Repetitive and restricted behaviors also indicate a need for consistency and routine. To allow students to focus on areas of instruction and not need to expend too much attention on changes in the environment or in their daily schedule, organization is key. This means, partially, organization of the physical space. Items should be always stored in the same places and be readily available when needed. Also, a classroom schedule should be visible and consistently followed. As we all know, change is part of life, and even the most thoroughly planned schedule will face unforeseen events. When this does occur, time needs to be taken to explain the changes, validate student feelings, and pre-teach to any new expectations. These changes should be presented in the manner that the student can most readily process the information. This may be verbally, in writing, and/or visually.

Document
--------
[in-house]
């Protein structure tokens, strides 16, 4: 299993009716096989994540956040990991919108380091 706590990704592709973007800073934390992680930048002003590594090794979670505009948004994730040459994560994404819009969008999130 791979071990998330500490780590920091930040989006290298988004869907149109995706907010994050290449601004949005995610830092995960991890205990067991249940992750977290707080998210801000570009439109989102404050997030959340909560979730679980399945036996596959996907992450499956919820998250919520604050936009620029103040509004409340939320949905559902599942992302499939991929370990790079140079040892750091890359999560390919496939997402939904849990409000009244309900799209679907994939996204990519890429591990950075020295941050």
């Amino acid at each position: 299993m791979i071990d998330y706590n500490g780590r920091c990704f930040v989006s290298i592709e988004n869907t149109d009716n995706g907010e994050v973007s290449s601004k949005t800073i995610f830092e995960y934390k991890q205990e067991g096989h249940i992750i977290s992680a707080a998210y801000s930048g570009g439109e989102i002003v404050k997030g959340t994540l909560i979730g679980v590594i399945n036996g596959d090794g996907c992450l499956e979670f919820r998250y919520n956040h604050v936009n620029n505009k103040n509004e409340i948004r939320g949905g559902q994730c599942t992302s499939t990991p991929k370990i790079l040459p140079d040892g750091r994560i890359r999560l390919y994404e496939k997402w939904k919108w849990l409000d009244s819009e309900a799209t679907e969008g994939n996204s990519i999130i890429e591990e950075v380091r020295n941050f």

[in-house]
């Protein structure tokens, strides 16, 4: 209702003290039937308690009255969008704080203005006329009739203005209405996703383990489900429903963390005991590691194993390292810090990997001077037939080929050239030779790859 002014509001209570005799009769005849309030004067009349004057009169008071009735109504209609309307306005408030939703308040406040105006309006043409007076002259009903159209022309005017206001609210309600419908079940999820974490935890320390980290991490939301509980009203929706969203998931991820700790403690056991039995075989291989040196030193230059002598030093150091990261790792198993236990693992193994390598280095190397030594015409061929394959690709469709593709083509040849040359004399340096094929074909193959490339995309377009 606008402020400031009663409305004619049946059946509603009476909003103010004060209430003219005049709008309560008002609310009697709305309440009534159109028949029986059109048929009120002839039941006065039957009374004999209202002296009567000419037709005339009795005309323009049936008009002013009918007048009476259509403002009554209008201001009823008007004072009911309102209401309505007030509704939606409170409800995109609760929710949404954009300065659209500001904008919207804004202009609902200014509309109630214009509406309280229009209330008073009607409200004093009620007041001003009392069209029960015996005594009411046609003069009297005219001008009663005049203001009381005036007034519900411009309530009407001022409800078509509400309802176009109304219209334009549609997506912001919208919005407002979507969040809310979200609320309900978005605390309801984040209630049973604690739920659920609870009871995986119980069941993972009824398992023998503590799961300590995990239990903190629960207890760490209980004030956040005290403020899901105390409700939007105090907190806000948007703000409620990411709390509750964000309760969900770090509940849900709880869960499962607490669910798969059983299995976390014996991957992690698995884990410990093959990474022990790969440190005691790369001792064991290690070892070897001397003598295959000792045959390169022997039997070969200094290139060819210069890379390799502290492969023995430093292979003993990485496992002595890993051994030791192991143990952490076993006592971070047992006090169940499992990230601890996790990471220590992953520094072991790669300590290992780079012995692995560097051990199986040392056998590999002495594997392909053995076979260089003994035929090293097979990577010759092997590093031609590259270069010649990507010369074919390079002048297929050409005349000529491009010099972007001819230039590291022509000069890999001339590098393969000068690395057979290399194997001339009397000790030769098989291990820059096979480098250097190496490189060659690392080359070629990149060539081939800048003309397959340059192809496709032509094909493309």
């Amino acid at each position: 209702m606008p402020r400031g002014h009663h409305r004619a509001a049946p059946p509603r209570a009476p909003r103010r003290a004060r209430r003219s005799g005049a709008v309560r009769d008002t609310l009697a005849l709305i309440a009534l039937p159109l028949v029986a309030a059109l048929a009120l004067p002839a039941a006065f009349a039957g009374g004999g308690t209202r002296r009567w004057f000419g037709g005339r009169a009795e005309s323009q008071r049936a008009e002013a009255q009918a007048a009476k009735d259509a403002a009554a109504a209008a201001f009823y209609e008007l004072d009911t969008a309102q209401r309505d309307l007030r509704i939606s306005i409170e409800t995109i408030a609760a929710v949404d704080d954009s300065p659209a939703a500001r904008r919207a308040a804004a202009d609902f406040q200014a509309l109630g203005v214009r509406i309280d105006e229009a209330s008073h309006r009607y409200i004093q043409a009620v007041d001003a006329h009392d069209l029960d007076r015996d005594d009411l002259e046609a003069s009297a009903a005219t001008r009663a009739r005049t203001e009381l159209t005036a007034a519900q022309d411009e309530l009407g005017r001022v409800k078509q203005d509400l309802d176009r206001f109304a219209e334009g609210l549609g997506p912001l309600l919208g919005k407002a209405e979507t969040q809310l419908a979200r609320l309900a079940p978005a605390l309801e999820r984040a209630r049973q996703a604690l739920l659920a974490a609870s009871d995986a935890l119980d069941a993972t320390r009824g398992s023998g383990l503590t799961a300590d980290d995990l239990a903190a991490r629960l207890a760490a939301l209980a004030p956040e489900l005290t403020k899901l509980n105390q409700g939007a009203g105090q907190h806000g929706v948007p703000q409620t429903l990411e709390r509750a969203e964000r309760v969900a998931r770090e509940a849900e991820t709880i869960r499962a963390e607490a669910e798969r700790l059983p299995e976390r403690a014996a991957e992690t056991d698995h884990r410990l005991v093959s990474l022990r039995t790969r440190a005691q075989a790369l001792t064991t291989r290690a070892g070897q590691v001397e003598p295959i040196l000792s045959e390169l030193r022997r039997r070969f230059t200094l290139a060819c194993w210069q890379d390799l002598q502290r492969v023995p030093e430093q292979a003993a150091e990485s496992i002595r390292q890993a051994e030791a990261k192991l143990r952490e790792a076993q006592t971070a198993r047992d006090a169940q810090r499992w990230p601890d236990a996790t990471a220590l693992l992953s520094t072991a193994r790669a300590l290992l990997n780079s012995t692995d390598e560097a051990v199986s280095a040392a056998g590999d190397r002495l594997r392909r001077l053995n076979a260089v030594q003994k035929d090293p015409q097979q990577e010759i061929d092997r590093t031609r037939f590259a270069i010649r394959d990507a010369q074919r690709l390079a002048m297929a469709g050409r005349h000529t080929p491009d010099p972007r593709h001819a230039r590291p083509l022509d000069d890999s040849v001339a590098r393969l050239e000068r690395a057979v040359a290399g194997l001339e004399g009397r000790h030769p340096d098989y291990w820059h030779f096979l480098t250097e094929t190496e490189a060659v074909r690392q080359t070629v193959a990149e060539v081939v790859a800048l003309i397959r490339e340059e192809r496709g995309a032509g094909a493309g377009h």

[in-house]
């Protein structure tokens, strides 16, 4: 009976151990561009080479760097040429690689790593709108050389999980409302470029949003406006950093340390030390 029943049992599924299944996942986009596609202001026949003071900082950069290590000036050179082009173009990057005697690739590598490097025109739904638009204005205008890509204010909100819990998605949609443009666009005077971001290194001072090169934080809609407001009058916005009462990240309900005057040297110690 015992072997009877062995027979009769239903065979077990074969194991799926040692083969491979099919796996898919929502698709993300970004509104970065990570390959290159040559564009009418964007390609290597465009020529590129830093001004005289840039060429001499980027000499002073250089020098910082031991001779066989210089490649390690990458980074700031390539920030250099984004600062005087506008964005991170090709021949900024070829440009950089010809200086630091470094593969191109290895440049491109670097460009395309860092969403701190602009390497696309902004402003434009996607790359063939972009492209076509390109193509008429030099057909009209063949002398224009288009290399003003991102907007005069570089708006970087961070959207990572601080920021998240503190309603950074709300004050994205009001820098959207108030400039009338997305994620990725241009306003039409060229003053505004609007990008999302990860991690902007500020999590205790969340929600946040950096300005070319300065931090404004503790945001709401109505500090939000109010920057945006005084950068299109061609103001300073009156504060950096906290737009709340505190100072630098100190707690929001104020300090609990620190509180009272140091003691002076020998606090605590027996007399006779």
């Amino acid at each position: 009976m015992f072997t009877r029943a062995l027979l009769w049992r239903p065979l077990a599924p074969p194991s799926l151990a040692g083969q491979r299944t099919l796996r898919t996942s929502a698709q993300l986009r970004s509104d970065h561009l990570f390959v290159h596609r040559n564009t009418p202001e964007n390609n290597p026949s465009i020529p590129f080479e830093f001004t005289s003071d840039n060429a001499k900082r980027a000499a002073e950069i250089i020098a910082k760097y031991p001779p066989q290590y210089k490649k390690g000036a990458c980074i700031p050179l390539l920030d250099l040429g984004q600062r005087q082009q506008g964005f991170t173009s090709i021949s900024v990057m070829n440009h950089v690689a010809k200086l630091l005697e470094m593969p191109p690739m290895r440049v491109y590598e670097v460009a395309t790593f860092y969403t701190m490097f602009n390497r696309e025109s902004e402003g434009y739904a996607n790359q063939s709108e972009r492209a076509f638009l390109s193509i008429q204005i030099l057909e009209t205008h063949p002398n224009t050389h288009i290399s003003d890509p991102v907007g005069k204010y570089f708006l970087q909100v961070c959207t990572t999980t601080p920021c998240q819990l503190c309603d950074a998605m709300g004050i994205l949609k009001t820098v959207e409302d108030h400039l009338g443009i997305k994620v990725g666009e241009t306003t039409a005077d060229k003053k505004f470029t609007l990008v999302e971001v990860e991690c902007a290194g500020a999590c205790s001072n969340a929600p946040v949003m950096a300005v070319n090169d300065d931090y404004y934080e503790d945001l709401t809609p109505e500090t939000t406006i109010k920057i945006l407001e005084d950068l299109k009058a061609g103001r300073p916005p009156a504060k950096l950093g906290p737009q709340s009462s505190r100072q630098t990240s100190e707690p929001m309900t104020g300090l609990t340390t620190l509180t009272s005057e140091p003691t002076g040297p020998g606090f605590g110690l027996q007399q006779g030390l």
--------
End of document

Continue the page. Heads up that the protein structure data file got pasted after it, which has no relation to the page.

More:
Difficulty accepting mistakes is another component of restricted/repetitive behaviors that can impact learning. Classic instruction techniques and evaluative assessments through worksheets and written tests may be highly stress-producing and lead to maladaptive behaviors for some of our ASD students. Be creative in instruction and assessment methods by using manipulatives for learning; displays of knowledge can be more engaging (as well as meet some sensory needs). Also, using white boards or even dry erase markers on desktops or tabletops, if the surfaces are appropriate, can easily allow for the removal of errors and make the lesson more fun and less stressful. Embrace hands-on learning and assessing to get a true understanding of the students’ abilities and knowledge.